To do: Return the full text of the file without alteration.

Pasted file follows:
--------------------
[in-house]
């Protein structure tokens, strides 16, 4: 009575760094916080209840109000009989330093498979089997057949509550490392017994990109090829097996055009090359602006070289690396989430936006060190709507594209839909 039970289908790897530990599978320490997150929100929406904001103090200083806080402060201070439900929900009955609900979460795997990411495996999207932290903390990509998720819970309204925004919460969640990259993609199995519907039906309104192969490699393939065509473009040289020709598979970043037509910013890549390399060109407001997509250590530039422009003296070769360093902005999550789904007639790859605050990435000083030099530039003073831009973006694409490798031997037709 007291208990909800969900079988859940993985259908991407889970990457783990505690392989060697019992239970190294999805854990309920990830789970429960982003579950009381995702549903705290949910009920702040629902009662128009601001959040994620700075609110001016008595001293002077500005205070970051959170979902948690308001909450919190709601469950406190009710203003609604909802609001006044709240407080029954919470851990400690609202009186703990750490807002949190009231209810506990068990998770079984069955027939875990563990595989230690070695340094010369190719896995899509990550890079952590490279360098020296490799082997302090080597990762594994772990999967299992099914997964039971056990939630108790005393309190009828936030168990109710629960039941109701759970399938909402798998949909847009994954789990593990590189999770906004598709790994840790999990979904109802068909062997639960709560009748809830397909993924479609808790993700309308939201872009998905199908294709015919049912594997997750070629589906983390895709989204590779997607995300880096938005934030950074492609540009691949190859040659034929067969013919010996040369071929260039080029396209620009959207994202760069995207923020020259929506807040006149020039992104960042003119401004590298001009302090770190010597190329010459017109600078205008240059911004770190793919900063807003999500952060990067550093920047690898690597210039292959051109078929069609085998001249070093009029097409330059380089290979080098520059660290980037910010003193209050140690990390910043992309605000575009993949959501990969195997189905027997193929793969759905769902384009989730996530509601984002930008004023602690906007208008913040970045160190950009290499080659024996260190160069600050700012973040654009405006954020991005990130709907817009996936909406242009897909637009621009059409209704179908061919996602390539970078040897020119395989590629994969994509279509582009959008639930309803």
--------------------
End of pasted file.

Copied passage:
[in-house]
């Protein structure tokens, strides 16, 4: 009575760094916080209840109000009989330093498979089997057949509550490392017994990109090829097996055009090359602006070289690396989430936006060190709507594209839909 039970289908790897530990599978320490997150929100929406904001103090200083806080402060201070439900929900009955609900979460795997990411495996999207932290903390990509998720819970309204925004919460969640990259993609199995519907039906309104192969490699393939065509473009040289020709598979970043037509910013890549390399060109407001997509250590530039422009003296070769360093902005999550789904007639790859605050990435000083030099530039003073831009973006694409490798031997037709 007291208990909800969900079988859940993985259908991407889970990457783990505690392989060697019992239970190294999805854990309920990830789970429960982003579950009381995702549903705290949910009920702040629902009662128009601001959040994620700075609110001016008595001293002077500005205070970051959170979902948690308001909450919190709601469950406190009710203003609604909802609001006044709240407080029954919470851990400690609202009186703990750490807002949190009231209810506990068990998770079984069955027939875990563990595989230690070695340094010369190719896995899509990550890079952590490279360098020296490799082997302090080597990762594994772990999967299992099914997964039971056990939630108790005393309190009828936030168990109710629960039941109701759970399938909402798998949909847009994954789990593990590189999770906004598709790994840790999990979904109802068909062997639960709560009748809830397909993924479609808790993700309308939201872009998905199908294709015919049912594997997750070629589906983390895709989204590779997607995300880096938005934030950074492609540009691949190859040659034929067969013919010996040369071929260039080029396209620009959207994202760069995207923020020259929506807040006149020039992104960042003119401004590298001009302090770190010597190329010459017109600078205008240059911004770190793919900063807003999500952060990067550093920047690898690597210039292959051109078929069609085998001249070093009029097409330059380089290979080098520059660290980037910010003193209050140690990390910043992309605000575009993949959501990969195997189905027997193929793969759905769902384009989730996530509601984002930008004023602690906007208008913040970045160190950009290499080659024996260190160069600050700012973040654009405006954020991005990130709907817009996936909406242009897909637009621009059409209704179908061919996602390539970078040897020119395989590629994969994509279509582009959008639930309803």